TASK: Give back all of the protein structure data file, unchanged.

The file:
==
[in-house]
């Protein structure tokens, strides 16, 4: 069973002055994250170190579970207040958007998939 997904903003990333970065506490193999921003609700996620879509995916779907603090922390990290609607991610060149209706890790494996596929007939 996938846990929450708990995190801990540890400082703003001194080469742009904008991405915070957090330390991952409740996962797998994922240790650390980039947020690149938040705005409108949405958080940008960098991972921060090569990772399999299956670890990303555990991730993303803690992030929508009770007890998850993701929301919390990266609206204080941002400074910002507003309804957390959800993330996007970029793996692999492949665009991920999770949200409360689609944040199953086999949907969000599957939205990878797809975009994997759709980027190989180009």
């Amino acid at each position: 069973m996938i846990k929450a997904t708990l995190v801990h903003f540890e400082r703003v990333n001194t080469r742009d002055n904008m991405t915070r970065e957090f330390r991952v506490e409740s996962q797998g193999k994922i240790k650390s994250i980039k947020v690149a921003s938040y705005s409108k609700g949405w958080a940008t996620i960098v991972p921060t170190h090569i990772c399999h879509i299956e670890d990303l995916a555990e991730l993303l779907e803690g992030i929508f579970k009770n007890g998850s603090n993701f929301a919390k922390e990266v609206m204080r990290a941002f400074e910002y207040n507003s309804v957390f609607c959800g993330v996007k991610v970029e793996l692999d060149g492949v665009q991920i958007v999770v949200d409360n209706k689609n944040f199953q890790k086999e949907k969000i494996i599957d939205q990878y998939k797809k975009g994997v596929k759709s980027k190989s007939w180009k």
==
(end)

[in-house]
């Protein structure tokens, strides 16, 4: 069973002055994250170190579970207040958007998939 997904903003990333970065506490193999921003609700996620879509995916779907603090922390990290609607991610060149209706890790494996596929007939 996938846990929450708990995190801990540890400082703003001194080469742009904008991405915070957090330390991952409740996962797998994922240790650390980039947020690149938040705005409108949405958080940008960098991972921060090569990772399999299956670890990303555990991730993303803690992030929508009770007890998850993701929301919390990266609206204080941002400074910002507003309804957390959800993330996007970029793996692999492949665009991920999770949200409360689609944040199953086999949907969000599957939205990878797809975009994997759709980027190989180009």
């Amino acid at each position: 069973m996938i846990k929450a997904t708990l995190v801990h903003f540890e400082r703003v990333n001194t080469r742009d002055n904008m991405t915070r970065e957090f330390r991952v506490e409740s996962q797998g193999k994922i240790k650390s994250i980039k947020v690149a921003s938040y705005s409108k609700g949405w958080a940008t996620i960098v991972p921060t170190h090569i990772c399999h879509i299956e670890d990303l995916a555990e991730l993303l779907e803690g992030i929508f579970k009770n007890g998850s603090n993701f929301a919390k922390e990266v609206m204080r990290a941002f400074e910002y207040n507003s309804v957390f609607c959800g993330v996007k991610v970029e793996l692999d060149g492949v665009q991920i958007v999770v949200d409360n209706k689609n944040f199953q890790k086999e949907k969000i494996i599957d939205q990878y998939k797809k975009g994997v596929k759709s980027k190989s007939w180009k």